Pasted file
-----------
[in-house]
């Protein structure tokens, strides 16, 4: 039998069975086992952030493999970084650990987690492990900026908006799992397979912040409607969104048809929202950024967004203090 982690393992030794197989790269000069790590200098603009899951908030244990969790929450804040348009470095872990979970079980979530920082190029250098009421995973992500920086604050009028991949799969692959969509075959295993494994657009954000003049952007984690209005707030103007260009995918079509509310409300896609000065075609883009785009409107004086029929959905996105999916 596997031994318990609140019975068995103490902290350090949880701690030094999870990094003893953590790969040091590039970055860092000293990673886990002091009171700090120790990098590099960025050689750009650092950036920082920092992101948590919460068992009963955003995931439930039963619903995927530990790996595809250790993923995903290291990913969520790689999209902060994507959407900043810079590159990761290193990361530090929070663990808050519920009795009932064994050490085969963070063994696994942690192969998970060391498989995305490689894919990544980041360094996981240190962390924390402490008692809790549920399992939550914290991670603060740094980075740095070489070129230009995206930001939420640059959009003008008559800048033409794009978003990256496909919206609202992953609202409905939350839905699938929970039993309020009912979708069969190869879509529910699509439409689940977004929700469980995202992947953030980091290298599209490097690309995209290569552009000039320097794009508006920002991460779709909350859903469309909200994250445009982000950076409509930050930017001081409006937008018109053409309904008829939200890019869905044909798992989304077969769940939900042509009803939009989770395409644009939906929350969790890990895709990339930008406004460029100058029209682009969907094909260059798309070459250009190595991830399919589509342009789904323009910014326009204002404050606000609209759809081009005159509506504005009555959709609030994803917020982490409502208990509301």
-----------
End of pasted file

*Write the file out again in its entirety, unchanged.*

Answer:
[in-house]
């Protein structure tokens, strides 16, 4: 039998069975086992952030493999970084650990987690492990900026908006799992397979912040409607969104048809929202950024967004203090 982690393992030794197989790269000069790590200098603009899951908030244990969790929450804040348009470095872990979970079980979530920082190029250098009421995973992500920086604050009028991949799969692959969509075959295993494994657009954000003049952007984690209005707030103007260009995918079509509310409300896609000065075609883009785009409107004086029929959905996105999916 596997031994318990609140019975068995103490902290350090949880701690030094999870990094003893953590790969040091590039970055860092000293990673886990002091009171700090120790990098590099960025050689750009650092950036920082920092992101948590919460068992009963955003995931439930039963619903995927530990790996595809250790993923995903290291990913969520790689999209902060994507959407900043810079590159990761290193990361530090929070663990808050519920009795009932064994050490085969963070063994696994942690192969998970060391498989995305490689894919990544980041360094996981240190962390924390402490008692809790549920399992939550914290991670603060740094980075740095070489070129230009995206930001939420640059959009003008008559800048033409794009978003990256496909919206609202992953609202409905939350839905699938929970039993309020009912979708069969190869879509529910699509439409689940977004929700469980995202992947953030980091290298599209490097690309995209290569552009000039320097794009508006920002991460779709909350859903469309909200994250445009982000950076409509930050930017001081409006937008018109053409309904008829939200890019869905044909798992989304077969769940939900042509009803939009989770395409644009939906929350969790890990895709990339930008406004460029100058029209682009969907094909260059798309070459250009190595991830399919589509342009789904323009910014326009204002404050606000609209759809081009005159509506504005009555959709609030994803917020982490409502208990509301």